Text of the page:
This is another agent behavior point (as will be the last two) that can have an action plan written around it. Does the agent speak with confidence and reassuringly? Does the agent get short with the customer and place them on hold frequently? Are the holds short and frequent, or seldom but lengthy?
Writing an action plan on this can be enhanced with the right job aids and motivation. But, if the agent is not placing the call on hold often in order to resolve the issue, it is time to stiffen the coaching methods in the next two steps.
Will to Succeed
Frankly, does the agent want to succeed? I have experienced agents who honestly wanted to do a great job but they didn’t fully understand what was expected, and others who feel the position they are in at the present time is not where they want to be.
If your agent wants to be a success, give them a path. Set SMART goals and milestones that can help motivate. Do not shy away from anecdotes that empathize with them. One thing that can be really frustrating is a consistent shift in focus; one week it is hold time, the next week it is adherence, the next week it is transfer rate. This can be devastating if you have not made it clear what the major plan for this agent will be.
If your agent feels unappreciated or thinks their present role is “beneath them”, then give them some encouragement. Let them know that if you do not have to spend time in your one on one meetings shoring up easy stuff like hold Time with them, you can focus on giving them more diverse training, maybe even setting them up for a promotion or other opportunities.
The Right Fit
Finally, at the top of the mountain, we get to the fundamental question: Is this agent the right fit for the job? For some managers and supervisors, this is a very tough topic. If you and the agent have done everything up to this step and they are still not meeting expectations, it might be a case that this position is just not right for the person.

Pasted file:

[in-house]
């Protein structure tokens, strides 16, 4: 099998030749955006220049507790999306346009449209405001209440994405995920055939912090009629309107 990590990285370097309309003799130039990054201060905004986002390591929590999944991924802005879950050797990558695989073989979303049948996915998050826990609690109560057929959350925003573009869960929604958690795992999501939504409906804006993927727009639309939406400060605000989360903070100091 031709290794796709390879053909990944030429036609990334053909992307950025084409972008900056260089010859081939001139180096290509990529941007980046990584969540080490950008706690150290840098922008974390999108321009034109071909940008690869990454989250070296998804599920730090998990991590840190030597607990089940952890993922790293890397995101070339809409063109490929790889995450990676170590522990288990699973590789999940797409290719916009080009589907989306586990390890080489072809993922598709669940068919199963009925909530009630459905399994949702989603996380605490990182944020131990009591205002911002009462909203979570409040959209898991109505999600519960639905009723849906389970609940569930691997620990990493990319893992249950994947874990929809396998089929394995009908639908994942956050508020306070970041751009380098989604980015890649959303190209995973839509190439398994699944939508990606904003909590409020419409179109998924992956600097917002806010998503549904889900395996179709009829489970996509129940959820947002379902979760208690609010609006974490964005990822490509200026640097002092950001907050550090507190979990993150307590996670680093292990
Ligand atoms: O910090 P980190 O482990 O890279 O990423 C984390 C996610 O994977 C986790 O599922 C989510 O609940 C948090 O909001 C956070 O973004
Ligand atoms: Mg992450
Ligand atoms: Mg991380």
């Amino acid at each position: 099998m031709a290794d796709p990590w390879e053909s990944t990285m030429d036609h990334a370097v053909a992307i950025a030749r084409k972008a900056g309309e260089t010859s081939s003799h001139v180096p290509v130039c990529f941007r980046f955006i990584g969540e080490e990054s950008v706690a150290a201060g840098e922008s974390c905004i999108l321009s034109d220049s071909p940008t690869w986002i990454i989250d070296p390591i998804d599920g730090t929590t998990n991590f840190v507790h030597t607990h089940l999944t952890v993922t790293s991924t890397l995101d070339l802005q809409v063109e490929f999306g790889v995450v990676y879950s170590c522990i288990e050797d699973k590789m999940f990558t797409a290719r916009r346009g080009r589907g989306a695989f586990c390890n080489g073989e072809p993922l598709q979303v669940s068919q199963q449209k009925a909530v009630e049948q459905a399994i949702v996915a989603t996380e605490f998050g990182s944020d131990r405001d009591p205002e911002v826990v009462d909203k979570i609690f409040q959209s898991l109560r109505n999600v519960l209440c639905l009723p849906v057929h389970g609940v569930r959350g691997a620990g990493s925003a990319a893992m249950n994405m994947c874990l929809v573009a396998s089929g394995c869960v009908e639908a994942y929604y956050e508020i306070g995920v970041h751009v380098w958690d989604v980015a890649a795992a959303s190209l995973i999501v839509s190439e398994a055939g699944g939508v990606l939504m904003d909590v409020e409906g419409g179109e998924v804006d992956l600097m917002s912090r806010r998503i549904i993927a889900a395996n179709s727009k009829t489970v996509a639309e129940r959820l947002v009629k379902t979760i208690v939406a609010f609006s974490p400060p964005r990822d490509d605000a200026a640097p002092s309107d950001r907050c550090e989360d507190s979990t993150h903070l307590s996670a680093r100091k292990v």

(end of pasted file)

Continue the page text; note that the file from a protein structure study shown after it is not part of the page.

Maybe they would be better in some other line of business. Maybe they are just not good on the phone and they are miserable every day. Maybe their attitude is just awful. Will to succeed might lead directly here, for example.
It is recommended to have another manager, especially one above you, to sit in on your one on one when this step is reached. If the metric in question, in this case Hold Time, is very important, and you have explained that to the agent, it might be time to put them on a disciplinary plan. Give them X weeks to hit the goal or demerits are assessed. If it comes to this, be fair, firm, and supportive. If they make their action plan and goals, celebrate with them, but if they fail it may be time to cut ties.
Look at it this way, an agent who is not meeting profitability targets is costing your business money. It is a manager’s job to protect the profit of the organization.
Average Hold Time is an important KPI in terms of productivity and profitability, but it is neither the most important metric nor is it one that can be overlooked. By working through a process of analyzing and correcting different steps in the process, you and your agent can work out the best way to tackle this issue and gain compliance – or you can discover that you may have a person who is simply not a great fit for what needs to be done.